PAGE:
VAT and school fees

As we get ever closer to the General Election on 4 July, the discussion around the various manifestos of the various political parties mounts up, with particular attention being drawn to Labour’s plans to change the VAT liability of private school fees. Currently, the supply of education by an ‘eligible body’ is exempt from VAT – this includes registered independent schools, where a fee is charged for education. This exemption extends to certain goods and services that are ‘closely related’ to the supply of education, such as catering, transport and boarding accommodation. Under a Labour government, the definition of an ‘eligible body’ for purposes of the VAT exemption will change, removing independent schools (although plans to reverse the removal of charitable status from independent schools appears to have been reversed). This means that the fees charged for education in these settings would be subject to VAT at 20%.

Since this proposed change had been aged some time ago, tax professionals across the country have been discussing the impact of these changes, both on the schools themselves and the parents of children attending the school.

26th June 2024

How soon could these changes be made?

Theoretically, at any point in time if Labour come to power – the televised party discussions have hinted that it could be brought in as one of the first changes Labour would make when entering No. 10. This could be part of a new budget, or an independent act.

What if I pay the school fees in advance?

In theory, paying ahead of time for education to be provided in the future could trigger the point at which the supply is made before the education is actually supplied. This would mean that paying now – before the proposed VAT changes come into effect – would mean that the VAT exemption could be preserved. However, there are some points to consider here:

  • With the average school fees being c. £18,000 a year, that would mean that parents would need about £90,000 to pay for five years in advance – a large sum to be dished out upfront.
  • Assuming Labour come to power, the Shadow Education Secretary Bridget Phillipson has hinted at the possibility that the changes to the VAT treatment could be backdated, and have effect from a past date – such a change is likely to be criticised, and in our opinion would be hard for a Labour government to defend; however, it is not inconceivable.
  • Paying a lump sum now may be open to challenge from HMRC as being ‘abusive’ and they may take the view that it is not specifically for more than one school year.

For more information on this read our A Guide to prepay school fees for parents.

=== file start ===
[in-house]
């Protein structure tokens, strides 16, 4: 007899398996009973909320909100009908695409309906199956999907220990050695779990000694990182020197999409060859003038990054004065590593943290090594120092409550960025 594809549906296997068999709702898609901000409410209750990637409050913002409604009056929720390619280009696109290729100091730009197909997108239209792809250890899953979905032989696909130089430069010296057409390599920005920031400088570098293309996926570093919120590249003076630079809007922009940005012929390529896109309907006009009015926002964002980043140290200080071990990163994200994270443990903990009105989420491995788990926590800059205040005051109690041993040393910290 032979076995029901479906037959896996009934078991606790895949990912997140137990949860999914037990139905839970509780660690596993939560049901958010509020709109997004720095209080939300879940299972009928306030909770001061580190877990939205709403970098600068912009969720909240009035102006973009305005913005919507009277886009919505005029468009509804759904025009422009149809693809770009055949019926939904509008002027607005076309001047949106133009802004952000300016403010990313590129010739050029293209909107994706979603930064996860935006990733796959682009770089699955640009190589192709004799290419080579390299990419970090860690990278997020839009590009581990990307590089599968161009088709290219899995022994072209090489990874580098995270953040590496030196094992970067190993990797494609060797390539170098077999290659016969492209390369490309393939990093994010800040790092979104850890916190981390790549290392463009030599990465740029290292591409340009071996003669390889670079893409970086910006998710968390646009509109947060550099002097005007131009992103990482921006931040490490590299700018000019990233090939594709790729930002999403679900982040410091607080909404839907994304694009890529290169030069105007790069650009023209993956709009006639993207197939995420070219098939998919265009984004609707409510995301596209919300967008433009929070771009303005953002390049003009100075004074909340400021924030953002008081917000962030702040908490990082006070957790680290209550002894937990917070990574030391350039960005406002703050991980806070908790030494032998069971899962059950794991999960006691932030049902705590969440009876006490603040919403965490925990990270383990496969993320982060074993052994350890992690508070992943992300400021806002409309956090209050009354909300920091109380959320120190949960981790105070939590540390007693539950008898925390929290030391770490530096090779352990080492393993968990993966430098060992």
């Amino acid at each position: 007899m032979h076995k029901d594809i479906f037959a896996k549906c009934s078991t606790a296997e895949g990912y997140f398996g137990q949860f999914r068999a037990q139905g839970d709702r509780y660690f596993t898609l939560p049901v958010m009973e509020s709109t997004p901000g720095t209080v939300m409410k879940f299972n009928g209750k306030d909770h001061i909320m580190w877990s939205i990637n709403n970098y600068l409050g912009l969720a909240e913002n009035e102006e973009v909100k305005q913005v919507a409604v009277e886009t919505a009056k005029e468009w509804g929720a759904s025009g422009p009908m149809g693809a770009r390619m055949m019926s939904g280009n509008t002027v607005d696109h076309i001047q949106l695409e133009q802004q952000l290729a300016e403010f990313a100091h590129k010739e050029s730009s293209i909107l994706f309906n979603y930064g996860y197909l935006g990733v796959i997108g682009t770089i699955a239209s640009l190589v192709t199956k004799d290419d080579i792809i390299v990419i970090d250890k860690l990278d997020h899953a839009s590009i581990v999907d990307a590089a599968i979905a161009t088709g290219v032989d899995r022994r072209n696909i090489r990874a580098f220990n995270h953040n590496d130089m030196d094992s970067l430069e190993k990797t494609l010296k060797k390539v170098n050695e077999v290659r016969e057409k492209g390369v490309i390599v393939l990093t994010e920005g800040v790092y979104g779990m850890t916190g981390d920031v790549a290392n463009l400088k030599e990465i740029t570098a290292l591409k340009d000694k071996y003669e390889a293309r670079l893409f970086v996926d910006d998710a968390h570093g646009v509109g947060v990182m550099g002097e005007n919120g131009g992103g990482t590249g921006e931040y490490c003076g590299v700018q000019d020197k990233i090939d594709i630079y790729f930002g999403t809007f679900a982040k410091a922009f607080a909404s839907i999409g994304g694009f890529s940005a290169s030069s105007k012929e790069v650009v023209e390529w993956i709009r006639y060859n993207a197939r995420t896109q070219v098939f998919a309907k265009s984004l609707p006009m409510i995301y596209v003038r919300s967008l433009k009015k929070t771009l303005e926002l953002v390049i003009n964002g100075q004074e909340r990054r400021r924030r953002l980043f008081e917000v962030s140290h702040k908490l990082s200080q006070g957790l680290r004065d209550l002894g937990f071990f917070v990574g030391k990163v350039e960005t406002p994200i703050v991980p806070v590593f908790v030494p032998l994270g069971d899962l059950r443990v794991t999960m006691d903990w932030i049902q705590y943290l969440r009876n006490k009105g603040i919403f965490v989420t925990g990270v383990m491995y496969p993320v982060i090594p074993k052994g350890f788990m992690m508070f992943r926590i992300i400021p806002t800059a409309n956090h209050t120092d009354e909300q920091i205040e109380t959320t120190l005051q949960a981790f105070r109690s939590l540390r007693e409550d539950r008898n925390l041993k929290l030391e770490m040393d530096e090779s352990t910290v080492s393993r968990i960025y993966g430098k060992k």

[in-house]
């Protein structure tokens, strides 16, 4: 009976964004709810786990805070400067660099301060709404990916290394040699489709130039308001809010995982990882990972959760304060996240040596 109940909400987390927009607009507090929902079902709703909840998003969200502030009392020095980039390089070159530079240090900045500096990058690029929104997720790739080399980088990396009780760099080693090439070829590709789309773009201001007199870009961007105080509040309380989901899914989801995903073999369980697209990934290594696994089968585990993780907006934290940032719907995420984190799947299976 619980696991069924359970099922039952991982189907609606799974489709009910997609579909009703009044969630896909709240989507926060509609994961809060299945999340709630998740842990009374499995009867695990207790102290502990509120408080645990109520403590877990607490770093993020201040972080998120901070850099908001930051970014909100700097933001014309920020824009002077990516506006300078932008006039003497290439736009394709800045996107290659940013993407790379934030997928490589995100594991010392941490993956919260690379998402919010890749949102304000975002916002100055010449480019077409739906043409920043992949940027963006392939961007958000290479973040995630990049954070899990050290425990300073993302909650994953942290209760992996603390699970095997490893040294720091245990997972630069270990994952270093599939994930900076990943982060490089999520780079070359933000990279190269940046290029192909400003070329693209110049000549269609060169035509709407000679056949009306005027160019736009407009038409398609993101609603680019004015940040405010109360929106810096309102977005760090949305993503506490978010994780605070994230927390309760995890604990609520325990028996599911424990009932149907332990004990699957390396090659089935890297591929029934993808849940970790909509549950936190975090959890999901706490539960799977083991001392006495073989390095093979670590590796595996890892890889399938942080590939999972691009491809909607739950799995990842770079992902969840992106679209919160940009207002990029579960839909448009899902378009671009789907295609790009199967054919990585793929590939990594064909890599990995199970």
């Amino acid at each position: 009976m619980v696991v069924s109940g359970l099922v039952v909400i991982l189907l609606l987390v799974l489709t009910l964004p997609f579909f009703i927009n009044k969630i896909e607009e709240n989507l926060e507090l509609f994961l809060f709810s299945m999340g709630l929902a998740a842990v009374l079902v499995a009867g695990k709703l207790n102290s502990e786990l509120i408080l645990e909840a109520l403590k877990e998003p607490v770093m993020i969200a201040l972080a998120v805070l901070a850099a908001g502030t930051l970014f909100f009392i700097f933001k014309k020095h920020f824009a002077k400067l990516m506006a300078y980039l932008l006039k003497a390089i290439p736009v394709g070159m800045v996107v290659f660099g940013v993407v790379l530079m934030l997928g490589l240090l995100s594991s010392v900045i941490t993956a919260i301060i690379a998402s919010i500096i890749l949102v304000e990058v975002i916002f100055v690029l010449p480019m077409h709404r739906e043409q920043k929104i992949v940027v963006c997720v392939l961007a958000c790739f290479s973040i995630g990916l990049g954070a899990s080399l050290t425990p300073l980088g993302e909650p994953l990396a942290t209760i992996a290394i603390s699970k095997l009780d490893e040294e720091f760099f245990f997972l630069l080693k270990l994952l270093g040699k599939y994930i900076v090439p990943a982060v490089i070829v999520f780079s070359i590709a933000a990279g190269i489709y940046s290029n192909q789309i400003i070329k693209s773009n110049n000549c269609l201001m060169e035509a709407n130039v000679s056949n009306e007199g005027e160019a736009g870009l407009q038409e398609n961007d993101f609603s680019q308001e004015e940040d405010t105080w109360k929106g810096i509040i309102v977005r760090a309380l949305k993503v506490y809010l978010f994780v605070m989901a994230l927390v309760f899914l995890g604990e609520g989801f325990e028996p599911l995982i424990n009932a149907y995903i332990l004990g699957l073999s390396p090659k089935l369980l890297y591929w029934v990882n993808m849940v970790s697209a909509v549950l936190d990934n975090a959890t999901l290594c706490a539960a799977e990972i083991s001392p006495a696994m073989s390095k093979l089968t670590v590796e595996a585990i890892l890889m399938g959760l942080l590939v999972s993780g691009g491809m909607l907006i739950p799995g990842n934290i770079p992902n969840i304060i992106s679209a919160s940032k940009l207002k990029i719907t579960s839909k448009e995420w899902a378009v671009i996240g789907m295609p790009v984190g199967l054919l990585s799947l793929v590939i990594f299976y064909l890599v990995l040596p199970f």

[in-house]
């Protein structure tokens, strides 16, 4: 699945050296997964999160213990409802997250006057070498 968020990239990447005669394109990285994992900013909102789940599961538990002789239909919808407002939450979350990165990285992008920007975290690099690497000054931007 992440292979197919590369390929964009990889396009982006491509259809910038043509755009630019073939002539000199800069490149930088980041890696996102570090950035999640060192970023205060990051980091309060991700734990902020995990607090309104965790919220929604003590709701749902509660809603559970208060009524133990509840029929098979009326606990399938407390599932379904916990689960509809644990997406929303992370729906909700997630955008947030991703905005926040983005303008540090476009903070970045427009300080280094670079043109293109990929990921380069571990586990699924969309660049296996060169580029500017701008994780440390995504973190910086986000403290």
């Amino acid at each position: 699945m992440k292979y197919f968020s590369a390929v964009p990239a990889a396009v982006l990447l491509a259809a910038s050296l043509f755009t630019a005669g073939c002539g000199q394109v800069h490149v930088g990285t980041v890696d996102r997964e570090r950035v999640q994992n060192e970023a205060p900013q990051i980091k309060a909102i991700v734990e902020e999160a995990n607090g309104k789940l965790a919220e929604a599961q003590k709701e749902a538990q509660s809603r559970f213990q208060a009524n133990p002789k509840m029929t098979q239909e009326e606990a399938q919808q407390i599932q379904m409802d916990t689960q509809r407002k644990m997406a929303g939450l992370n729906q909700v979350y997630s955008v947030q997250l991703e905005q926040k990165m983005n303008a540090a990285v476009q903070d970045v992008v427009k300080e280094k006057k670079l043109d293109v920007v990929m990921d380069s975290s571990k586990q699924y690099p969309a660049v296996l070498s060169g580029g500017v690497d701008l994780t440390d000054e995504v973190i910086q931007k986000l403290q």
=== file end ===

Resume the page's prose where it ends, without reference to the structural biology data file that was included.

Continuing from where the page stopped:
What about a bursary, or offering a discount to parents?

A bursary funded by the school would mean that the education would be provided free of charge, so no VAT would apply since nothing is being paid. Offering a discount would mean that VAT is only accounted for on the discounted amount paid. However, both of these options assume that the school is bearing the costs of the bursary and/or any discounted fees.

Please note – where a bursary is funded by a third party, this would be treated differently. In all likelihood, this would be a third-party payment for a supply and would attract VAT on the supply.

What about specialist independent schools that cater for children with Special Educational Needs (‘SEN’)?

Under the proposed changes, only SEN children that have an agreed education, health and care plan (‘EHCP’) will continue to benefit from the VAT exemption. However, from experience, EHCPs are hard to obtain, and many SEN pupils don’t have them. A recent report from the Independent Schools Council indicates that the changes would mean that school fees for over 96,000 SEN pupils who do not have an EHCP would fall within the scope of VAT.

What about the wider tax picture?

Looking beyond VAT, one of the issues with funding school fees is that this is made out of income which has already been subject to Income Tax.  For an entrepreneur, the gross cost is therefore considerably higher. There are opportunities to structure the funding of school fees tax efficiently, often involving trusts.  Generally, such planning involves a grandparent settling income-generating assets into a trust for the benefit of grandchildren. These can work very well to ensure the income Tax side of the equation is as efficient as possible. In broad terms these work by ensuring that the income funding those fees is taxed on the children concerned, making use of their personal allowances and lower tax rates bands. However, we recommend that clients should proceed with caution. There is complex anti-avoidance legislation called ‘Settlements legislation’ designed to prevent income from being shifted from one party to another to access lower tax rates.  This legislation prevents parents benefiting from shifting income from themselves to their minors/children. There are third parties selling schemes which claim to get around these rules, but HMRC has stated publicly that these do not work and will be attacked.

Next steps

We do not know the outcome of the General Election, but if Labour wins, it is clear that it will implement its changes to bring independent fee-paying schools within the scope of VAT. However, we do not know the full details of this plan and how it will be implemented. We recommend that schools that will be affected by these changes seek specialist advice in order to prepare and mitigate the impact.


If you would like to discuss this further, please contact our VAT specialists David Gage & Ian Mullen or get in touch here.